On May 17, 2012, Taggart attended and participated in a conference with HUD representatives at HUD’s Philadelphia office. See Pl.’s Resp., Exh. H (transcript of the proceeding). In addition to Taggart and the court reporter brought by Taggart, the other individuals present were HUD representatives, Kathleen Roe, Technical Advisor; Andrea Durham, Legal Counsel; and Anthony Triolo, Supervisory Housing Program Specialist.

Following the conference, Triolo notified Taggart via letter dated June 14, 2012, that his default status was accurate and his removal from the Appraiser Roster was warranted and would be effective immediately. Pl.’s Resp., Exh. M. In addition to explaining the basis for Taggart’s ineligibility, Triolo discussed the various allegations Taggart made at the conference concerning improper forced hazard insurance and fraudulent foreclosure documents, HUD’s consideration of those issues, and his confirmation that Taggart was in default on the FHA-loan in question. See Id . (stating that Triolo “confirmed that you are 39 months in default, owing your FHA-insured lender in excess of $162, 000.00 in principal and interest payments, in addition to property taxes and insurance advanced on your behalf”). Finally, Triolo informed Taggart that he could reapply for placement on the Appraiser Roster if he met all eligibility requirements.

Taggart’s original and amended complaints alleged 16 separate claims for relief. As a result of rulings on my part and various motions, the only issue now before me is whether Taggart was afforded due process when he was terminated as an FHA appraiser. Oral argument on the federal defendants’ motion to dismiss this remaining claim was held on April 30, 2013. Pursuant to Federal Rule of Civil Procedure 12(d), I converted the federal defendants’ motion to dismiss to a motion for summary judgment. As both parties have had the opportunity to file additional briefs and exhibits, the matter is ripe for resolution.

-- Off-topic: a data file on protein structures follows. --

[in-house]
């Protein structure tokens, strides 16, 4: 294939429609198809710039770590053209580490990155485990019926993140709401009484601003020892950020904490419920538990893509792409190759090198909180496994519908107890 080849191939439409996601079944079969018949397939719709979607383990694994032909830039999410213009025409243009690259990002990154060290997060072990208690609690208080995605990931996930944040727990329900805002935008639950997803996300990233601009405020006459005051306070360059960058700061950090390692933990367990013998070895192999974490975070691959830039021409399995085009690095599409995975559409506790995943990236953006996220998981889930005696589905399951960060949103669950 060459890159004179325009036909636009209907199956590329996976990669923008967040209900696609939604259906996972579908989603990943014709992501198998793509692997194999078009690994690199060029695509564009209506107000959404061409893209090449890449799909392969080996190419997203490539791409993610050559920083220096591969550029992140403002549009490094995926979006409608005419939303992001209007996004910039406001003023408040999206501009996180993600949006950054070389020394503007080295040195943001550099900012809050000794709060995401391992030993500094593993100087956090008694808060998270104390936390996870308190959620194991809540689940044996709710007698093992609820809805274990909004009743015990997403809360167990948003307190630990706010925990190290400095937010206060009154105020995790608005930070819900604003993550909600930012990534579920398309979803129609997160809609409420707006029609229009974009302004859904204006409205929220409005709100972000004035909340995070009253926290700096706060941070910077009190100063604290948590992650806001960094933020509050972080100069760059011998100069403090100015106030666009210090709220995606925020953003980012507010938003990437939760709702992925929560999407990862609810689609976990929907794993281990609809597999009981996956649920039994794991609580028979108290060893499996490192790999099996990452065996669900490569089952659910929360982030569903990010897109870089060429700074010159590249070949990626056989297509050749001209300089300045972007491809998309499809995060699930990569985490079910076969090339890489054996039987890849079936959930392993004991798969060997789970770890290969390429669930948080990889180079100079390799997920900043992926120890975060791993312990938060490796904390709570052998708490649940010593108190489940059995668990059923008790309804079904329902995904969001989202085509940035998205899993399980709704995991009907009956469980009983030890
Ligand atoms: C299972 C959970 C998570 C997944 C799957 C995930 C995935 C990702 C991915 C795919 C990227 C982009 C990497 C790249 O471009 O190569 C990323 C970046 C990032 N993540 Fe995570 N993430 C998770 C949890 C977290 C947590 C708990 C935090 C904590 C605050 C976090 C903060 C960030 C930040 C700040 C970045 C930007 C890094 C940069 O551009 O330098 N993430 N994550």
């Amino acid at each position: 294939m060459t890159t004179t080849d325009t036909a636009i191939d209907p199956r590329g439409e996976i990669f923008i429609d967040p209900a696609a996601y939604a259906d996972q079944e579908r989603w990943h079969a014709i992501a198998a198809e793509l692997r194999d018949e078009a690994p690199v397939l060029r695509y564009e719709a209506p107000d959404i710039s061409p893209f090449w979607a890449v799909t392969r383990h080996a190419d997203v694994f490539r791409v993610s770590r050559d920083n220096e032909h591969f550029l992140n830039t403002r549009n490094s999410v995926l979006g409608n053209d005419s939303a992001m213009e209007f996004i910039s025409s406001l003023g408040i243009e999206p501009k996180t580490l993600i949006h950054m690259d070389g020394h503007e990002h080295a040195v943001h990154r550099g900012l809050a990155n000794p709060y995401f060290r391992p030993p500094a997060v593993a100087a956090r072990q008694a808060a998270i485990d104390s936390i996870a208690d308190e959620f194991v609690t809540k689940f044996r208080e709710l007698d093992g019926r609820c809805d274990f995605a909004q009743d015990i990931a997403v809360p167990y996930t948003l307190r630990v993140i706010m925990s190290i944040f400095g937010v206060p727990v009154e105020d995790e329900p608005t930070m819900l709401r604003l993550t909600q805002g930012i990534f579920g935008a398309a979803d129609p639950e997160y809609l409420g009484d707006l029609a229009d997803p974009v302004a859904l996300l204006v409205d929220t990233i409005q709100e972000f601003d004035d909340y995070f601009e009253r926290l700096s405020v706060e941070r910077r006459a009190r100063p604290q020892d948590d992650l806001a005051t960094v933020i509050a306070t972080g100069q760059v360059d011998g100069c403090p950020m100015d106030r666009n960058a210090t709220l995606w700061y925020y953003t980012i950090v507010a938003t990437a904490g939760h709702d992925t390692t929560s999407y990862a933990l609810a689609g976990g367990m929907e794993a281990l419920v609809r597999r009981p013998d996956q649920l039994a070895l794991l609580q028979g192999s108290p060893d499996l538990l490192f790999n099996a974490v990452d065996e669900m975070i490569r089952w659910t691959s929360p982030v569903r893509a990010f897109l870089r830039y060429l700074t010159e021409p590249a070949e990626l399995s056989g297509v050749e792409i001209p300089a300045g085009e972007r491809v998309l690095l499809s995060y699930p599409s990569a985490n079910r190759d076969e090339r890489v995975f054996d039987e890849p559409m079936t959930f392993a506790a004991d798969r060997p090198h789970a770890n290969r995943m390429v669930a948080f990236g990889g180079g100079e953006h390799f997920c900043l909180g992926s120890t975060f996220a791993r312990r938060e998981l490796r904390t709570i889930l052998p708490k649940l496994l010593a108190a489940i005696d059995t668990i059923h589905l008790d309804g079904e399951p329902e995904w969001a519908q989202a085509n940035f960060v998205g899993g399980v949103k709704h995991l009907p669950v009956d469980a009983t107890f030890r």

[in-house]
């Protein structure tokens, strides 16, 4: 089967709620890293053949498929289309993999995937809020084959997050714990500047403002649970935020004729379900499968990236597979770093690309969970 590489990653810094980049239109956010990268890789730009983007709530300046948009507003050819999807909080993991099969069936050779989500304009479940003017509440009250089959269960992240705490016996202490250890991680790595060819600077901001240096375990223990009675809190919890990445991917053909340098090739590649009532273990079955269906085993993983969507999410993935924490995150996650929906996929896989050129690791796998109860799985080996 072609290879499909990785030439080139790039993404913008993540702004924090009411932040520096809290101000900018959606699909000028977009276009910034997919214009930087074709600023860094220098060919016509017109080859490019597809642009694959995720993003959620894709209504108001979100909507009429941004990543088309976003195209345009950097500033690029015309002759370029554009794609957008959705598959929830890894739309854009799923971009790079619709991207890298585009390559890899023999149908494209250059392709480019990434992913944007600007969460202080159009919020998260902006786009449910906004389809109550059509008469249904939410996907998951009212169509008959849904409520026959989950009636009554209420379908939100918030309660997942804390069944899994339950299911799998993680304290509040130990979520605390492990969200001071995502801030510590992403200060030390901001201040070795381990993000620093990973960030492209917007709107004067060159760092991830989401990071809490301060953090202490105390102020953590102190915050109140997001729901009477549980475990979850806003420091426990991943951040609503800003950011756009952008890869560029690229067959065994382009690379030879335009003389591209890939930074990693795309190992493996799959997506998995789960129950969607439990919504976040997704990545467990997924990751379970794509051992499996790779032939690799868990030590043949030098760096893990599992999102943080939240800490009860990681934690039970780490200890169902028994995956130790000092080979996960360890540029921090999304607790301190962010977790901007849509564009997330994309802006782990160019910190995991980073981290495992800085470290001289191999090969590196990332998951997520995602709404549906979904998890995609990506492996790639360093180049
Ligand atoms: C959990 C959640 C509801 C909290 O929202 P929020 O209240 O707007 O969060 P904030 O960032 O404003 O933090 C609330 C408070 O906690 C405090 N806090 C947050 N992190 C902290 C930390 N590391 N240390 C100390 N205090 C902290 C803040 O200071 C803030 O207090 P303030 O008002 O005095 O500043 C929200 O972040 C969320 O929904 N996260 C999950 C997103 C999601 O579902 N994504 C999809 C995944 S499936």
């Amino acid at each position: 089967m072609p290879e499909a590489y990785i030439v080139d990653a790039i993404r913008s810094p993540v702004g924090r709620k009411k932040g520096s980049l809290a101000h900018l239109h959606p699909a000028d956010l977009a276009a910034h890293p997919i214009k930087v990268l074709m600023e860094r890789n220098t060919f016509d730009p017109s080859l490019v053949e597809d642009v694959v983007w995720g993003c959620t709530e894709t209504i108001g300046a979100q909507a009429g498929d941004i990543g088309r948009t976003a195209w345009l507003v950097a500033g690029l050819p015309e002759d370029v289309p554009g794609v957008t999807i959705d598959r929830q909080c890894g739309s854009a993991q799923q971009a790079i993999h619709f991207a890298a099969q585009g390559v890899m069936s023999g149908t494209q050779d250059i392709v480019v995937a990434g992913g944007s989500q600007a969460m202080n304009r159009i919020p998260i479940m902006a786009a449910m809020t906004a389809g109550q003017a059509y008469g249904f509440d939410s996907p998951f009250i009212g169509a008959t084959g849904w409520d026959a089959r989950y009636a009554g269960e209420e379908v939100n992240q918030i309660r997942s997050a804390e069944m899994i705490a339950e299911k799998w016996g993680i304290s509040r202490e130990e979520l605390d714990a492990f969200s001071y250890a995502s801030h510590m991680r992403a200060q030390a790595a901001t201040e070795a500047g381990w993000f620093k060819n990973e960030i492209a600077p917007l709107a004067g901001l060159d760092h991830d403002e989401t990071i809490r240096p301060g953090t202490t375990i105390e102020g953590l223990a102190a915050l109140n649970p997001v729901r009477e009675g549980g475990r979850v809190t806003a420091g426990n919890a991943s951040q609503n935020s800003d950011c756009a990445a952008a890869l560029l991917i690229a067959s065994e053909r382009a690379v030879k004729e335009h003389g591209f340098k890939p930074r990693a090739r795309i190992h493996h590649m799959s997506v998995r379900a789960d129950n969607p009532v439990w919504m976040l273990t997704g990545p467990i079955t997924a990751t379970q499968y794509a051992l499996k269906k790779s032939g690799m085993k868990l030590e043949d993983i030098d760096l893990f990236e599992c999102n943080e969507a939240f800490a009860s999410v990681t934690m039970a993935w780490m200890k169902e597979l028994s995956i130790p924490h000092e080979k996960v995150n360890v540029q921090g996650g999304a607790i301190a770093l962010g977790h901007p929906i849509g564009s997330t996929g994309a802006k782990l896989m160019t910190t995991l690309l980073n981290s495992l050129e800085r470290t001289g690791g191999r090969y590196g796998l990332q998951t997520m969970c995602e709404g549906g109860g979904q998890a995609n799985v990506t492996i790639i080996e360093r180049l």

The standard for summary judgment is well established. I must consider the evidence in a light most favorable to the non-moving party. If there is no genuine issue as to any material fact and the moving party is entitled to judgment as a matter of law, summary judgment is appropriate. An issue is genuine only if the evidence is such that a reasonable jury could return a verdict for the non-moving party.

However, the non-moving party cannot rely on unsupported assertions, conclusory allegations, or mere suspicions to defeat a summary judgment motion. Here, Taggart must “do more than simply show that there is some metaphysical doubt as to the material facts.” Matsushita Electrical Industrial Corp. v. Zenith Radio Corp., 475 U.S. 574, 586 (1986). He “must present affirmative evidence in order to defeat a properly supported motion” and cannot “simply reassert factually unsupported allegations.” Williams v. Borough of West Chester, 891 F.2d 458, 460 (3d Cir. 1992). He ...